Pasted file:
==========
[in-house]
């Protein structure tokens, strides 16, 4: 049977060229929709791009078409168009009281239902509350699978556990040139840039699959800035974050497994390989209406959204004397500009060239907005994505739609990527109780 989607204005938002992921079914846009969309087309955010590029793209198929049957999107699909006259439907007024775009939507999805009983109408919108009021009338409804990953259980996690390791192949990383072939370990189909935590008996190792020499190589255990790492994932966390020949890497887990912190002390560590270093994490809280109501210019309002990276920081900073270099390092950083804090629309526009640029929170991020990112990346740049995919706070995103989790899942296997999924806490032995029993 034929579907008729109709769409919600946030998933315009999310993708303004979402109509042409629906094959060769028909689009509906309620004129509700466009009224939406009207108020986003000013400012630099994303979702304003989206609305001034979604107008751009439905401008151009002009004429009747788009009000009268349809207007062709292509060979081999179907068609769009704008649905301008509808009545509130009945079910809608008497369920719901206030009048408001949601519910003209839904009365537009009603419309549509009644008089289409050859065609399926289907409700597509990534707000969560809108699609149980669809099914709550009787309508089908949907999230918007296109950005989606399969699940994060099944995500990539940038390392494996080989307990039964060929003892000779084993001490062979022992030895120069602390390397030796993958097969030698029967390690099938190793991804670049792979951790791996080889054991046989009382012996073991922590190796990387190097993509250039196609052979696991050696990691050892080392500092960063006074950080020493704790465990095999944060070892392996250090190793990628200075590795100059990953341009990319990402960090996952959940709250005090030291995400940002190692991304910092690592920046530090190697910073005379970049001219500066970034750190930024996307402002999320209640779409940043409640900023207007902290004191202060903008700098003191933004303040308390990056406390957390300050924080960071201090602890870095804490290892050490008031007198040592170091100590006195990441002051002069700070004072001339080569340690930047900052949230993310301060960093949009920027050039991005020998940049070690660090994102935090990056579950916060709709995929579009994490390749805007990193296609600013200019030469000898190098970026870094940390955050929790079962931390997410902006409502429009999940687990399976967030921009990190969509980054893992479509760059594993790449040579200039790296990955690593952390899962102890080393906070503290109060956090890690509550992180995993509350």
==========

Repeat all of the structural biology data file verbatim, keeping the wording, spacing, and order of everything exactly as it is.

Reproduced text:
[in-house]
């Protein structure tokens, strides 16, 4: 049977060229929709791009078409168009009281239902509350699978556990040139840039699959800035974050497994390989209406959204004397500009060239907005994505739609990527109780 989607204005938002992921079914846009969309087309955010590029793209198929049957999107699909006259439907007024775009939507999805009983109408919108009021009338409804990953259980996690390791192949990383072939370990189909935590008996190792020499190589255990790492994932966390020949890497887990912190002390560590270093994490809280109501210019309002990276920081900073270099390092950083804090629309526009640029929170991020990112990346740049995919706070995103989790899942296997999924806490032995029993 034929579907008729109709769409919600946030998933315009999310993708303004979402109509042409629906094959060769028909689009509906309620004129509700466009009224939406009207108020986003000013400012630099994303979702304003989206609305001034979604107008751009439905401008151009002009004429009747788009009000009268349809207007062709292509060979081999179907068609769009704008649905301008509808009545509130009945079910809608008497369920719901206030009048408001949601519910003209839904009365537009009603419309549509009644008089289409050859065609399926289907409700597509990534707000969560809108699609149980669809099914709550009787309508089908949907999230918007296109950005989606399969699940994060099944995500990539940038390392494996080989307990039964060929003892000779084993001490062979022992030895120069602390390397030796993958097969030698029967390690099938190793991804670049792979951790791996080889054991046989009382012996073991922590190796990387190097993509250039196609052979696991050696990691050892080392500092960063006074950080020493704790465990095999944060070892392996250090190793990628200075590795100059990953341009990319990402960090996952959940709250005090030291995400940002190692991304910092690592920046530090190697910073005379970049001219500066970034750190930024996307402002999320209640779409940043409640900023207007902290004191202060903008700098003191933004303040308390990056406390957390300050924080960071201090602890870095804490290892050490008031007198040592170091100590006195990441002051002069700070004072001339080569340690930047900052949230993310301060960093949009920027050039991005020998940049070690660090994102935090990056579950916060709709995929579009994490390749805007990193296609600013200019030469000898190098970026870094940390955050929790079962931390997410902006409502429009999940687990399976967030921009990190969509980054893992479509760059594993790449040579200039790296990955690593952390899962102890080393906070503290109060956090890690509550992180995993509350």